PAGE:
About Our Expert: Andrew F. Smith
Andrew F. Smith teaches Food Studies at the New School University and is a member of the Culinary Historians of New York. He has edited or authored 24 books and written over 1,000 articles on a variety of foods, ranging from sugar to beer, tomatoes and apples. He has been interviewed by numerous publications, including The New York Times, The New Yorker, The Washington Post and The Boston Globe. To learn more about him, go to his website.
First Field Tomato Ketchup
This New Jersey brand uses tomatoes that are sourced from local farmers. Their ketchup contains no GMO ingredients, is peanut-, soy- and gluten-free and is slow-cooked to preserve the fresh tomato taste. And because their ketchups are seasonal, you have to stock up on them in the summer and fall.
Compared to Heinz: You can taste more of the individual spices in First Field’s ketchup. It’s a little smokey and sweet, and has a slightly looser texture than Heinz.
Melinda’s Habanero Ketchup
Melinda’s may be better known for hot sauces, but this ketchup is nothing to pass over lightly. Each is made in Costa Rica and contains no artificial preservatives or high-fructose corn syrup — and, since it’s made with habanero peppers, it’s got a kick.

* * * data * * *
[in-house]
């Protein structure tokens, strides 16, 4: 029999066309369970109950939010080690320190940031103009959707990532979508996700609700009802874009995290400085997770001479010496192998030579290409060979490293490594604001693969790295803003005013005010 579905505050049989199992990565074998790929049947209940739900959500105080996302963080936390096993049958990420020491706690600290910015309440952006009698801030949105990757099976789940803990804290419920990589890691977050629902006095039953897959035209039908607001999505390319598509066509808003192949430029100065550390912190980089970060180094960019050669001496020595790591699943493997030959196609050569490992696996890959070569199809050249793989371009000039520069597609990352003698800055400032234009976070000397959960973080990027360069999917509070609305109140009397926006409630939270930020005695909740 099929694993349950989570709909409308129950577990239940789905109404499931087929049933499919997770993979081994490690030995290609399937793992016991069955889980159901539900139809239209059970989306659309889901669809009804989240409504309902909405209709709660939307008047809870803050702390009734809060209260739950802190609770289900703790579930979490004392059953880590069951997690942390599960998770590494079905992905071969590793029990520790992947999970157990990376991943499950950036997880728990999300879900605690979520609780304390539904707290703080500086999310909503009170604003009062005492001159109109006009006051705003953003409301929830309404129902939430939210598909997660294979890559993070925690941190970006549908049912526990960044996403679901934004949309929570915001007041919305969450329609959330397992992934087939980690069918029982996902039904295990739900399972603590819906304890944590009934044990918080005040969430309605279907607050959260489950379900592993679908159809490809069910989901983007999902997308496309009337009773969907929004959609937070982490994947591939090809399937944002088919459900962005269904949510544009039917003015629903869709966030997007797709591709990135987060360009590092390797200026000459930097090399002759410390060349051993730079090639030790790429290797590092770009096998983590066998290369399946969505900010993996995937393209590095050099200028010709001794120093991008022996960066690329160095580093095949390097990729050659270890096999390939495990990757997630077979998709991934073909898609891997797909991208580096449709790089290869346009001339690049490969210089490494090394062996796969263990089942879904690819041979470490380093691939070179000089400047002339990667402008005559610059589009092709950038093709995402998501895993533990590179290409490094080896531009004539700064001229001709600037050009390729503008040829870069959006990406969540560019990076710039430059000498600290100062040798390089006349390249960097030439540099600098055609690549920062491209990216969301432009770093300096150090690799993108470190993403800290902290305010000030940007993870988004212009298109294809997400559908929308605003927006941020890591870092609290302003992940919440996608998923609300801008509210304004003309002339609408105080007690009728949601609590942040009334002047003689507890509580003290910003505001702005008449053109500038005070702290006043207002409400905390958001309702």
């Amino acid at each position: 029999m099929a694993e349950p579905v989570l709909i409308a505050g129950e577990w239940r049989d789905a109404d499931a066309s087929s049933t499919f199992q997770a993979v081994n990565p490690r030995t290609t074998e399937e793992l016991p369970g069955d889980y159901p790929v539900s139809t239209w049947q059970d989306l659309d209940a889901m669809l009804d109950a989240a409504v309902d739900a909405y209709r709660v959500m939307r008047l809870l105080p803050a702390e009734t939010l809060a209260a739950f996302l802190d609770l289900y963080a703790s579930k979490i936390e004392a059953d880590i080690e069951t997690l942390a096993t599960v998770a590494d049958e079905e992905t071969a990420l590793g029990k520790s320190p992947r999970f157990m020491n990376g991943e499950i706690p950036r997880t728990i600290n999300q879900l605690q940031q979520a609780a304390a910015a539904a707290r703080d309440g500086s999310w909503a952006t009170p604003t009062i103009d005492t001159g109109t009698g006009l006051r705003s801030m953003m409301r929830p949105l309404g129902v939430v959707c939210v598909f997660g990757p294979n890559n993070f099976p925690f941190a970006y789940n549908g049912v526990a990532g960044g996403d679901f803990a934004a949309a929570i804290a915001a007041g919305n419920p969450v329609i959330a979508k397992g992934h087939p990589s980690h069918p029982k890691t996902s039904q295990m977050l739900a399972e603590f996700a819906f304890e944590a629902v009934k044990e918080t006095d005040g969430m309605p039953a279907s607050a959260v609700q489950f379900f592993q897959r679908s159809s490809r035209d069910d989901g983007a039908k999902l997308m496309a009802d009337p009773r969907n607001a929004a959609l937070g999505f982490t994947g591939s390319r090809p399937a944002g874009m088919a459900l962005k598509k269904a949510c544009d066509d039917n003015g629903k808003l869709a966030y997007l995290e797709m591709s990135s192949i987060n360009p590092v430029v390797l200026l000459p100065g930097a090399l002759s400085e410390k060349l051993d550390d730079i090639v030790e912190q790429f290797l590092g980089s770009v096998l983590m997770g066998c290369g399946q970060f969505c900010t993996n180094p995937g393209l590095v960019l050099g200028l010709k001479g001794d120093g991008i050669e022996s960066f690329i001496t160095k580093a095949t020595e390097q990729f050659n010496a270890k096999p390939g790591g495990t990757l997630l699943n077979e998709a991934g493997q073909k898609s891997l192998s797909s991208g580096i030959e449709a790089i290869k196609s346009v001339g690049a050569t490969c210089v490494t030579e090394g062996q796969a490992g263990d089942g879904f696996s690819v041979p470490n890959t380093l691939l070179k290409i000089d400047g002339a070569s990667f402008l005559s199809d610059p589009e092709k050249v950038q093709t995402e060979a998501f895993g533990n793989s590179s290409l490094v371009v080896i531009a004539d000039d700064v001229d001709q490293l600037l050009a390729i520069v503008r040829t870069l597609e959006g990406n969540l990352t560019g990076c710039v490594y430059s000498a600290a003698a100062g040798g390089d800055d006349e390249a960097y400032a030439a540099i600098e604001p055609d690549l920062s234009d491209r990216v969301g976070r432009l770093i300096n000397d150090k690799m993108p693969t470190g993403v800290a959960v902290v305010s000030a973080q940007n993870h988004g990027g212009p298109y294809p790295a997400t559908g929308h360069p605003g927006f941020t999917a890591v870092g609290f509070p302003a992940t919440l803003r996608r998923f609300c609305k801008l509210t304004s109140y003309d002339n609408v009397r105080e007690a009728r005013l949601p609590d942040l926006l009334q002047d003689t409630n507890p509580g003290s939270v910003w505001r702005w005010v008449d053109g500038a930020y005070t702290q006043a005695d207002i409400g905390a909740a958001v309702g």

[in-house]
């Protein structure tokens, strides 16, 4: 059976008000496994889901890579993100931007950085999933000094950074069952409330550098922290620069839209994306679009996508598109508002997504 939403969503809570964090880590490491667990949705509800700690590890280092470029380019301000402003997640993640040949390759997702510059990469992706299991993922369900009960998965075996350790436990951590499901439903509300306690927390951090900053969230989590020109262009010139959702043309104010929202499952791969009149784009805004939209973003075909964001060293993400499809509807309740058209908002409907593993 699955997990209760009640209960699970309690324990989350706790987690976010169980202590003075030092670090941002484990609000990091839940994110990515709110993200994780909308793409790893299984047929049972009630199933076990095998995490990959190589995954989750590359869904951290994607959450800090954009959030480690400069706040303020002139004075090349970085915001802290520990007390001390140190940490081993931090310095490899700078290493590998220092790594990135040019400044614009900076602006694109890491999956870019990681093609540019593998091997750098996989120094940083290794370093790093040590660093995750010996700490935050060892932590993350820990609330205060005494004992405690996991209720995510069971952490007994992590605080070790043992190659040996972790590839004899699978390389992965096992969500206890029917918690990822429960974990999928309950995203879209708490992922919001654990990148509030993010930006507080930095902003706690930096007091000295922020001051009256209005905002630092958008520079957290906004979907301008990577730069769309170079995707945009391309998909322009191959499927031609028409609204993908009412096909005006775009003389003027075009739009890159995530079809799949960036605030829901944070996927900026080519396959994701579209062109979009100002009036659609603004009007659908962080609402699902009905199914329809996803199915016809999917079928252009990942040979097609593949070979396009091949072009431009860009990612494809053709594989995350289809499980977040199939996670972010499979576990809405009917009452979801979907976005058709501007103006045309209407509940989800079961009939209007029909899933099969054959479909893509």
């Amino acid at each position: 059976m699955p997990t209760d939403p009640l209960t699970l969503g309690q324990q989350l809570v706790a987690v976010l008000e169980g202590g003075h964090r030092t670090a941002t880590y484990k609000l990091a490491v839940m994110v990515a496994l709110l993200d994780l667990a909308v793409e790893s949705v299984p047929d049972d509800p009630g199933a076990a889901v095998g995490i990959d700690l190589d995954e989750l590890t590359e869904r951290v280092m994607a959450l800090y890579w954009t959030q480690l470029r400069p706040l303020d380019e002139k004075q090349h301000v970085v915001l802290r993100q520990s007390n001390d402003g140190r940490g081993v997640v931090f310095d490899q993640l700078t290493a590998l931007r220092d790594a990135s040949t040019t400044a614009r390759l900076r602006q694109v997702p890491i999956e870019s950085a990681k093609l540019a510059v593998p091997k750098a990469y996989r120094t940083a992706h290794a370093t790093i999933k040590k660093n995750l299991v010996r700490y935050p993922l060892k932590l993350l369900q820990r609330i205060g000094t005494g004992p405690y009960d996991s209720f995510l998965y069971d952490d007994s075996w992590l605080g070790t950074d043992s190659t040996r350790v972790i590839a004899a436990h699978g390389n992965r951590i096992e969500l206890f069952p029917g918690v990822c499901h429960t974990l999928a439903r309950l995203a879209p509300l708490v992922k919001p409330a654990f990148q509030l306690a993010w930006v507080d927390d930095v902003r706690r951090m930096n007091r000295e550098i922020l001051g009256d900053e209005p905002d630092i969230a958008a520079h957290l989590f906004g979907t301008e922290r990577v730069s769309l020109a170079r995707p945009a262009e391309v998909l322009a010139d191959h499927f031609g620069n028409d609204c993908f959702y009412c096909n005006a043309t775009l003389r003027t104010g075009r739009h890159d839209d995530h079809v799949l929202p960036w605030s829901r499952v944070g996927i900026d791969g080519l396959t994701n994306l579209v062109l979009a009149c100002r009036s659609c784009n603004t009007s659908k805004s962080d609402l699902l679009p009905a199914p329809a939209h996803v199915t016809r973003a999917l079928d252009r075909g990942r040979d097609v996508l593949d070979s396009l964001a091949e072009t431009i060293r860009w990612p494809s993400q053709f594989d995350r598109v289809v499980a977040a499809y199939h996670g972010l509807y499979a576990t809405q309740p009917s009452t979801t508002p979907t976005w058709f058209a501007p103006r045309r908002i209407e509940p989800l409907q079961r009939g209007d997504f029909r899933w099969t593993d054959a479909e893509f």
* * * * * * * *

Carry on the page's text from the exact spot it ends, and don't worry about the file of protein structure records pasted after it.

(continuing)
Compared to Heinz: Melinda’s ketchup is spicier than Heinz, although not overwhelmingly so. It’s “an approachable habanero”, according to one of our testers. It has an initial sweetness, but then the spice kicks in soon after.
Sir Kensington’s Classic Ketchup
This all-natural ketchup is made of crushed tomatoes, raw sugar, green bell peppers, some lime juice and a blend of vinegar and spices. It contains no GMO ingredients.
Compared to Heinz: On the bottle, Sir Kensington’s says it has less sugar and sodium than “the leading national brand” — which appears to be true. And it does taste less salty. One tester thought it had a sweet, jammy quality. But compared with all the other artisan ketchups we tasted, this one was the most similar to Heinz.
Maya Kaimal Spicy Ketchup